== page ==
Leading article: The man who dared to take on the United States in its own backyard

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The Independent Online

The Venezuelan President, Hugo Chavez, has not yet touched down in Britain, but already he has managed to provoke controversy. In a breach of diplomatic protocol, he has not requested a meeting with the Prime Minister. Instead, he will be having lunch with his soulmate, Ken Livingstone. This is just the kind of provocative stunt we have come to expect from Mr Chavez that has made him emerge as one of the most intriguing - and divisive - figures on the world stage.

To many on the global left, he is hailed as a hero for standing up to the influence of the United States in Latin America. To the right - and especially the Bush administration - he is a dangerous demagogue and a threat to stability. And as Mr Blair is finding out, Mr Chavez has an equally simple perspective on the rest of the world: one is either with him or against him. But which side should Britain be on?

The first thing to acknowledge is that, whatever the rest of the world thinks of him, Mr Chavez is the democratic choice of the Venezuelan people. Since being swept into office in 1998 he has survived an attempted coup and seen his mandate reaffirmed in a referendum. His domestic popularity is not hard to explain. Like Evo Morales, the new President of Bolivia, Mr Chavez has native roots. He was not part of the wealthy elite that ran his country so spectacularly badly for four decades. Such were the levels of corruption in those years that a backlash was inevitable.

Mr Chavez has had some success in rectifying some of the abuses of those years. He has boosted state revenues from Venezuela's massive oil reserves, using the money to pay for an array of social programmes for the poor. His belligerence towards the US has also proved popular, especially given America's history in the region. Indeed, the charges of totalitarianism by the US are driven more by resentment at his defiance of the Pax Americana and stranglehold on US oil supplies than by Mr Chavez's domestic record.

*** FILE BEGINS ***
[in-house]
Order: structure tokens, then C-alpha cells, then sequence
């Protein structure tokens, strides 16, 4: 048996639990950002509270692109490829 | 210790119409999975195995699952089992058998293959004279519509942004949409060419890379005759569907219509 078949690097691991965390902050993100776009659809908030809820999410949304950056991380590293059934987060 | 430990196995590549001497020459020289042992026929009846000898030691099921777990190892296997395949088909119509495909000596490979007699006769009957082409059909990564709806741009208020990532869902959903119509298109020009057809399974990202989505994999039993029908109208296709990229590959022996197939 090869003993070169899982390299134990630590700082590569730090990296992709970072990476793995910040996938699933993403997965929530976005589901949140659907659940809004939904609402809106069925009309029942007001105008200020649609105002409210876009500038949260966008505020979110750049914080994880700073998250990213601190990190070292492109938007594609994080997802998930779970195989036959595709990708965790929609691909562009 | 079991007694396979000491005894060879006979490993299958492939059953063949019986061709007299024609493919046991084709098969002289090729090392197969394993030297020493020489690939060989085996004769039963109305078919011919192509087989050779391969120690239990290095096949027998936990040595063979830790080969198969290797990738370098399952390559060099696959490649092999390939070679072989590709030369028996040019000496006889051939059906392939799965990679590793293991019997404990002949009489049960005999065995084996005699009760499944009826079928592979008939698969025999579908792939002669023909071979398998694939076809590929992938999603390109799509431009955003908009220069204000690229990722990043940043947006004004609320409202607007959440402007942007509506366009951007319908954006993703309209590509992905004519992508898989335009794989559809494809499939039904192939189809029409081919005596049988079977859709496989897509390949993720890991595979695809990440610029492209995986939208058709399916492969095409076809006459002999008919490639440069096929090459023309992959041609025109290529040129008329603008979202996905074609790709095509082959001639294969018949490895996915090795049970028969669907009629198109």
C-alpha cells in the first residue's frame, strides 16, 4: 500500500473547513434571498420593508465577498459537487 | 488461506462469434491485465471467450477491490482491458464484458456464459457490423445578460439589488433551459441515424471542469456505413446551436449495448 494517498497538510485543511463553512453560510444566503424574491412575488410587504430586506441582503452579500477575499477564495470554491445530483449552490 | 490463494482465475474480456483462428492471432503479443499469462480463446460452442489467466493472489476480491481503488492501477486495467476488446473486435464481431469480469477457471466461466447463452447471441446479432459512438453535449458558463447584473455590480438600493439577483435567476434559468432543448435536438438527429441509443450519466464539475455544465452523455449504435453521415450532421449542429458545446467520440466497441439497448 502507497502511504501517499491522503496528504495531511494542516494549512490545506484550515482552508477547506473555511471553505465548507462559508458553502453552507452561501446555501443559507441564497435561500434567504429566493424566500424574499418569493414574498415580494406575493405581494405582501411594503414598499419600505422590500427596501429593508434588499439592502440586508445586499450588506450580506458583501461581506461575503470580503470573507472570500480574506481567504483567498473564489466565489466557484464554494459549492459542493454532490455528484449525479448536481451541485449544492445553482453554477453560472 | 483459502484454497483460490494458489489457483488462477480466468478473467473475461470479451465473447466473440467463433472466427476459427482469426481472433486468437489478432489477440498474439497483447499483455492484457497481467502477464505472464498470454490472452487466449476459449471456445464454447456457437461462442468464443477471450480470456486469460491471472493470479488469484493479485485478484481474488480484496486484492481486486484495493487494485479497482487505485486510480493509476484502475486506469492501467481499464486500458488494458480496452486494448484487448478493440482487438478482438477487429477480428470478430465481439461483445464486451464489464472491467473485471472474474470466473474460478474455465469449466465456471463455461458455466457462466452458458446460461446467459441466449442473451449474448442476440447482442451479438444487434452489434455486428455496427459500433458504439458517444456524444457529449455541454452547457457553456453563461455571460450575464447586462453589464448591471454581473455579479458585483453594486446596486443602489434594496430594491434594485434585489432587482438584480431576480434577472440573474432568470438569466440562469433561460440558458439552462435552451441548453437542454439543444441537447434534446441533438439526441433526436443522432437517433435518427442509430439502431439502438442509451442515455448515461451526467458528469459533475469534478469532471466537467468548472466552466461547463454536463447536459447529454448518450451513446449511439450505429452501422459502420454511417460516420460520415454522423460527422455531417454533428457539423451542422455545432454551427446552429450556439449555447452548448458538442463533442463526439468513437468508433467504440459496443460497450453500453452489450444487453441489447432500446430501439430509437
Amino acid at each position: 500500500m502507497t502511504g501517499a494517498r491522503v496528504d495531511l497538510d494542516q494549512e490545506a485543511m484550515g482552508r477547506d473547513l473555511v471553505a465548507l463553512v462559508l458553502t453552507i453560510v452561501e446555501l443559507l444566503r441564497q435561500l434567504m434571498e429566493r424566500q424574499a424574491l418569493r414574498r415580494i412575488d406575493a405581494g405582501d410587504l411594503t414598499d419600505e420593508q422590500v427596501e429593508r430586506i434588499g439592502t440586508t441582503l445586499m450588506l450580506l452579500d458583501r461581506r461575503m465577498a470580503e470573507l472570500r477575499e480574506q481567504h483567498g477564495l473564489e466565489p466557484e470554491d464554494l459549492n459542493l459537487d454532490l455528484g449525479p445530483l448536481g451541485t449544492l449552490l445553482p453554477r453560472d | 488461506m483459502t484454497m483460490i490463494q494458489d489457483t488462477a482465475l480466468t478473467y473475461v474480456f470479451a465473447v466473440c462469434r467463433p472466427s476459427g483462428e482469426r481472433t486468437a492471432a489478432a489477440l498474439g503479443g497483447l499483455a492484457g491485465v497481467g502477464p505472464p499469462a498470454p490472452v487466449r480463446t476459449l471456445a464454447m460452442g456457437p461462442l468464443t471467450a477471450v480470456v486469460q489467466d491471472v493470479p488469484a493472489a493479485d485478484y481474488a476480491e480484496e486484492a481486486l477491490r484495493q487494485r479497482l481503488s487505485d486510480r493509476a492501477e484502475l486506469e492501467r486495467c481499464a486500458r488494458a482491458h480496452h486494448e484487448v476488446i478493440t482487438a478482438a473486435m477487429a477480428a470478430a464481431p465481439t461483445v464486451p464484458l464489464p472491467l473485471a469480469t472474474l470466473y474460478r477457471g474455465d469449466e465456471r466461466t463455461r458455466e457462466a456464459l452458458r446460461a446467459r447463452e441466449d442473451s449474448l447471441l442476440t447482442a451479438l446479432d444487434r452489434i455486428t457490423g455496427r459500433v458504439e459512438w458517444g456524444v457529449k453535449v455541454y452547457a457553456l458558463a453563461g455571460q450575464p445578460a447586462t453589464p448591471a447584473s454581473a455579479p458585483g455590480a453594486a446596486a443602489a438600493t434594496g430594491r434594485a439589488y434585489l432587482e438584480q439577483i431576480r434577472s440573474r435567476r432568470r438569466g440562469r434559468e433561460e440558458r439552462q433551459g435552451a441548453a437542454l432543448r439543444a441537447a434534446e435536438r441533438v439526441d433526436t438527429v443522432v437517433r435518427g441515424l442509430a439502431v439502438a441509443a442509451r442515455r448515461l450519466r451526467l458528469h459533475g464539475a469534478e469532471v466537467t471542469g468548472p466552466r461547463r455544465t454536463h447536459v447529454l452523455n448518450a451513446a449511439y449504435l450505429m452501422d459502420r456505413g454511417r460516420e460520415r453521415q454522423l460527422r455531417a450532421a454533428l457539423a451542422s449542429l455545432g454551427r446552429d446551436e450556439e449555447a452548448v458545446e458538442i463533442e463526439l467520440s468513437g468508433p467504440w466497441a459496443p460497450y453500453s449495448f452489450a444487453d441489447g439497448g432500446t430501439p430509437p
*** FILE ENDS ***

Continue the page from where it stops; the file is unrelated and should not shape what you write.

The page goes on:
Yet one does not have to accept the hyperbole coming out of Washington to harbour concerns about Mr Chavez's style. There are legitimate issues over state bullying of those who have attempted democratically to oppose his regime. His appropriation of oil revenues was one thing, but his plan to grab underused ranches smacks of a disregard for property rights that may have repercussions down the line. A question mark remains over how readily Mr Chavez will leave office when the time comes; he has already hinted he is in favour of changing the constitution to allow him to run again.

His populist rhetoric often slips over into demagoguery. The divisions in Venezuelan society need to be healed rather than exacerbated. Yet his vulgar Marxist hectoring is stirring up social unrest. By contrast, the more moderate approach of another left-wing leader, President Lula in Brazil, has proved more effective in pushing the nation onwards. Mr Chavez's pronouncements abroad have been clumsy too. His baiting of Washington has led him into some unsavoury foreign alliances; he even found praise last year for Robert Mugabe.

And at home, too, the economy is not delivering the prosperity for the Venezuelan people that one would expect in a land so rich in natural resources. Venezuela may have been freed by rising oil revenues from its dependence on the IMF, but the country is still badly in need of foreign investment to develop its oil industry and to exploit its mineral wealth.

Mr Chavez's colourful defiance of the established order both in his country and abroad has unquestionably yielded results for the poor of Venezuela. But there is a danger that very defiance could end up harming the people who voted him into power and need him to transform their unequal land.

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